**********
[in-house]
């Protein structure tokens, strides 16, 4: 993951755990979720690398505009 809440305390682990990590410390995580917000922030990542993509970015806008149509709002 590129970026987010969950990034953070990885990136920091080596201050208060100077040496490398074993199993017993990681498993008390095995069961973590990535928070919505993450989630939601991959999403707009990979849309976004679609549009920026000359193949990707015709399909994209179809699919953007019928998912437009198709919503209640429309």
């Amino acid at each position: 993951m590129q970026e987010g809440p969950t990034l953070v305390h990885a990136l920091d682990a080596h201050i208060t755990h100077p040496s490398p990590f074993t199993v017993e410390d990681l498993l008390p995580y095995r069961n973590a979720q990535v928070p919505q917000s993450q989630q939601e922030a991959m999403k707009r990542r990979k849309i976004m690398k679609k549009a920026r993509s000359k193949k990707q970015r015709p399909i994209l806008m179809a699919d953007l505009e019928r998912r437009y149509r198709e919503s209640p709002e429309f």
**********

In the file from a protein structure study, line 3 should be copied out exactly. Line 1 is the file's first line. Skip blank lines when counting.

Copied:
């Amino acid at each position: 993951m590129q970026e987010g809440p969950t990034l953070v305390h990885a990136l920091d682990a080596h201050i208060t755990h100077p040496s490398p990590f074993t199993v017993e410390d990681l498993l008390p995580y095995r069961n973590a979720q990535v928070p919505q917000s993450q989630q939601e922030a991959m999403k707009r990542r990979k849309i976004m690398k679609k549009a920026r993509s000359k193949k990707q970015r015709p399909i994209l806008m179809a699919d953007l505009e019928r998912r437009y149509r198709e919503s209640p709002e429309f």